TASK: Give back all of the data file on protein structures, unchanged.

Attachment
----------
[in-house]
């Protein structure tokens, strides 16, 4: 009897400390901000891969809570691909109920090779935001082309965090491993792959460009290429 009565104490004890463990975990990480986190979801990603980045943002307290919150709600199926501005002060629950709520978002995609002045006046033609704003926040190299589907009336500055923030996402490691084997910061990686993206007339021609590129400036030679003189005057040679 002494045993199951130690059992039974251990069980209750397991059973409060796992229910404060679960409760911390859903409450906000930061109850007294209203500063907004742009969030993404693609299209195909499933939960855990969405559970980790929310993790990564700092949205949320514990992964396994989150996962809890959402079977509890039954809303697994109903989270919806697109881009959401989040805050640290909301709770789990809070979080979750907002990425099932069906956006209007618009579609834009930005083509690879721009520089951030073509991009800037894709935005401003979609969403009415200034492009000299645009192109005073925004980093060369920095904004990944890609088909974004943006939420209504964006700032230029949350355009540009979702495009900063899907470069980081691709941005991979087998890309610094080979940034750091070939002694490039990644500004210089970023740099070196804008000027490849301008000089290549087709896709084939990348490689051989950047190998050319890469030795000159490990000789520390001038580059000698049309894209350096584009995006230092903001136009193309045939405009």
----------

[in-house]
């Protein structure tokens, strides 16, 4: 009897400390901000891969809570691909109920090779935001082309965090491993792959460009290429 009565104490004890463990975990990480986190979801990603980045943002307290919150709600199926501005002060629950709520978002995609002045006046033609704003926040190299589907009336500055923030996402490691084997910061990686993206007339021609590129400036030679003189005057040679 002494045993199951130690059992039974251990069980209750397991059973409060796992229910404060679960409760911390859903409450906000930061109850007294209203500063907004742009969030993404693609299209195909499933939960855990969405559970980790929310993790990564700092949205949320514990992964396994989150996962809890959402079977509890039954809303697994109903989270919806697109881009959401989040805050640290909301709770789990809070979080979750907002990425099932069906956006209007618009579609834009930005083509690879721009520089951030073509991009800037894709935005401003979609969403009415200034492009000299645009192109005073925004980093060369920095904004990944890609088909974004943006939420209504964006700032230029949350355009540009979702495009900063899907470069980081691709941005991979087998890309610094080979940034750091070939002694490039990644500004210089970023740099070196804008000027490849301008000089290549087709896709084939990348490689051989950047190998050319890469030795000159490990000789520390001038580059000698049309894209350096584009995006230092903001136009193309045939405009």